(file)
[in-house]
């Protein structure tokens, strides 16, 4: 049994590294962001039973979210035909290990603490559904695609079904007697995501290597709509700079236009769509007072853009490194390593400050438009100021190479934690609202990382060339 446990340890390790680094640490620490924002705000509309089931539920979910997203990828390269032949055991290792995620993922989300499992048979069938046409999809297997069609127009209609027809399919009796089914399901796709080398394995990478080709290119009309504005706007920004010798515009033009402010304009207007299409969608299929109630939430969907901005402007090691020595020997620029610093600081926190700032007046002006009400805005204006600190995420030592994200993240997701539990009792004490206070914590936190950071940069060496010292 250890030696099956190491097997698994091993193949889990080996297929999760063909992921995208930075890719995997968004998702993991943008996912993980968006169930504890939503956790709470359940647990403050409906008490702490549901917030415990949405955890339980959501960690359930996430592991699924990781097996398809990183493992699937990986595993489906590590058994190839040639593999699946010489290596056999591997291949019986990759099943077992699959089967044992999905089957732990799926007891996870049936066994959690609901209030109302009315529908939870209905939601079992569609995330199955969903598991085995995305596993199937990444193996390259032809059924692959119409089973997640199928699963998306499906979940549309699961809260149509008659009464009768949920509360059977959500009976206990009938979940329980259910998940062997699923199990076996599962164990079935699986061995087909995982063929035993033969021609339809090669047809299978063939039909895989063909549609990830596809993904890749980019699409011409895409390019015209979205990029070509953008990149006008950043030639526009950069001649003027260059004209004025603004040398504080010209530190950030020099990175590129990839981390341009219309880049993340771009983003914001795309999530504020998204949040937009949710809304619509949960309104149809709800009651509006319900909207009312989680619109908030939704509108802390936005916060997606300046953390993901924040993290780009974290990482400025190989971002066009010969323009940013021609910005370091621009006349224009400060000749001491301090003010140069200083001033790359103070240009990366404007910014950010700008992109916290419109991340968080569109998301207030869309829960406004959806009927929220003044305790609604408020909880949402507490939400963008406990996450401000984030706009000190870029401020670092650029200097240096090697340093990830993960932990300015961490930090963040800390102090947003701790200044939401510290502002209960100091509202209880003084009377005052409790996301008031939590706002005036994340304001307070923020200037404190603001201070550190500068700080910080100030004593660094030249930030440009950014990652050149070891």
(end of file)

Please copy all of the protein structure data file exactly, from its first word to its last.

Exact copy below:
[in-house]
């Protein structure tokens, strides 16, 4: 049994590294962001039973979210035909290990603490559904695609079904007697995501290597709509700079236009769509007072853009490194390593400050438009100021190479934690609202990382060339 446990340890390790680094640490620490924002705000509309089931539920979910997203990828390269032949055991290792995620993922989300499992048979069938046409999809297997069609127009209609027809399919009796089914399901796709080398394995990478080709290119009309504005706007920004010798515009033009402010304009207007299409969608299929109630939430969907901005402007090691020595020997620029610093600081926190700032007046002006009400805005204006600190995420030592994200993240997701539990009792004490206070914590936190950071940069060496010292 250890030696099956190491097997698994091993193949889990080996297929999760063909992921995208930075890719995997968004998702993991943008996912993980968006169930504890939503956790709470359940647990403050409906008490702490549901917030415990949405955890339980959501960690359930996430592991699924990781097996398809990183493992699937990986595993489906590590058994190839040639593999699946010489290596056999591997291949019986990759099943077992699959089967044992999905089957732990799926007891996870049936066994959690609901209030109302009315529908939870209905939601079992569609995330199955969903598991085995995305596993199937990444193996390259032809059924692959119409089973997640199928699963998306499906979940549309699961809260149509008659009464009768949920509360059977959500009976206990009938979940329980259910998940062997699923199990076996599962164990079935699986061995087909995982063929035993033969021609339809090669047809299978063939039909895989063909549609990830596809993904890749980019699409011409895409390019015209979205990029070509953008990149006008950043030639526009950069001649003027260059004209004025603004040398504080010209530190950030020099990175590129990839981390341009219309880049993340771009983003914001795309999530504020998204949040937009949710809304619509949960309104149809709800009651509006319900909207009312989680619109908030939704509108802390936005916060997606300046953390993901924040993290780009974290990482400025190989971002066009010969323009940013021609910005370091621009006349224009400060000749001491301090003010140069200083001033790359103070240009990366404007910014950010700008992109916290419109991340968080569109998301207030869309829960406004959806009927929220003044305790609604408020909880949402507490939400963008406990996450401000984030706009000190870029401020670092650029200097240096090697340093990830993960932990300015961490930090963040800390102090947003701790200044939401510290502002209960100091509202209880003084009377005052409790996301008031939590706002005036994340304001307070923020200037404190603001201070550190500068700080910080100030004593660094030249930030440009950014990652050149070891």